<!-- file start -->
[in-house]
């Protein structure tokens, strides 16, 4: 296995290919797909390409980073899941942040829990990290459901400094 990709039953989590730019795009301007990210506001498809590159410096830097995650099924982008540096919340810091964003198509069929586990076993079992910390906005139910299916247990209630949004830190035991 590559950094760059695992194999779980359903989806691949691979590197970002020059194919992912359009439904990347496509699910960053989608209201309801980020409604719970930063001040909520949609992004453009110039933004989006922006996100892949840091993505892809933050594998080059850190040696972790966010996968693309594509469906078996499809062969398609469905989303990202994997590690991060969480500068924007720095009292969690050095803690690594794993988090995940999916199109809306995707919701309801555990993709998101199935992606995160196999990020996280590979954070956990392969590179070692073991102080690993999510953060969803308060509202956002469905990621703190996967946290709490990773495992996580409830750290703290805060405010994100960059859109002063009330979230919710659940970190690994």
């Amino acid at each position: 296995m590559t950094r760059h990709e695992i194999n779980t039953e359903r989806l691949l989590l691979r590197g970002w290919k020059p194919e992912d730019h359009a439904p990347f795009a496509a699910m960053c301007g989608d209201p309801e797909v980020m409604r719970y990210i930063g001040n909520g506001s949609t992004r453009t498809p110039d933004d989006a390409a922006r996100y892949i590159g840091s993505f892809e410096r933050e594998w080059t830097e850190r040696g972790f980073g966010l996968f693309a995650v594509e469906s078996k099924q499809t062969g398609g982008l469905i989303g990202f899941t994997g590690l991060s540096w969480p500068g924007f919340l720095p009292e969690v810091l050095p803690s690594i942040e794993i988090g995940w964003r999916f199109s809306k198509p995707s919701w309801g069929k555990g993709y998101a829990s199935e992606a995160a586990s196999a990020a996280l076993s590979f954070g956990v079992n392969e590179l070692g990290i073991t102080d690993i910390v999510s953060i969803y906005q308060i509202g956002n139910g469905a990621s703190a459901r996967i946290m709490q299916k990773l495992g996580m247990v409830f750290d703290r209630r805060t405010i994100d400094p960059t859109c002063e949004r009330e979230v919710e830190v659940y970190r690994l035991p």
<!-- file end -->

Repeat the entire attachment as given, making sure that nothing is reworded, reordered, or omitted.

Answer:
[in-house]
């Protein structure tokens, strides 16, 4: 296995290919797909390409980073899941942040829990990290459901400094 990709039953989590730019795009301007990210506001498809590159410096830097995650099924982008540096919340810091964003198509069929586990076993079992910390906005139910299916247990209630949004830190035991 590559950094760059695992194999779980359903989806691949691979590197970002020059194919992912359009439904990347496509699910960053989608209201309801980020409604719970930063001040909520949609992004453009110039933004989006922006996100892949840091993505892809933050594998080059850190040696972790966010996968693309594509469906078996499809062969398609469905989303990202994997590690991060969480500068924007720095009292969690050095803690690594794993988090995940999916199109809306995707919701309801555990993709998101199935992606995160196999990020996280590979954070956990392969590179070692073991102080690993999510953060969803308060509202956002469905990621703190996967946290709490990773495992996580409830750290703290805060405010994100960059859109002063009330979230919710659940970190690994």
């Amino acid at each position: 296995m590559t950094r760059h990709e695992i194999n779980t039953e359903r989806l691949l989590l691979r590197g970002w290919k020059p194919e992912d730019h359009a439904p990347f795009a496509a699910m960053c301007g989608d209201p309801e797909v980020m409604r719970y990210i930063g001040n909520g506001s949609t992004r453009t498809p110039d933004d989006a390409a922006r996100y892949i590159g840091s993505f892809e410096r933050e594998w080059t830097e850190r040696g972790f980073g966010l996968f693309a995650v594509e469906s078996k099924q499809t062969g398609g982008l469905i989303g990202f899941t994997g590690l991060s540096w969480p500068g924007f919340l720095p009292e969690v810091l050095p803690s690594i942040e794993i988090g995940w964003r999916f199109s809306k198509p995707s919701w309801g069929k555990g993709y998101a829990s199935e992606a995160a586990s196999a990020a996280l076993s590979f954070g956990v079992n392969e590179l070692g990290i073991t102080d690993i910390v999510s953060i969803y906005q308060i509202g956002n139910g469905a990621s703190a459901r996967i946290m709490q299916k990773l495992g996580m247990v409830f750290d703290r209630r805060t405010i994100d400094p960059t859109c002063e949004r009330e979230v919710e830190v659940y970190r690994l035991p």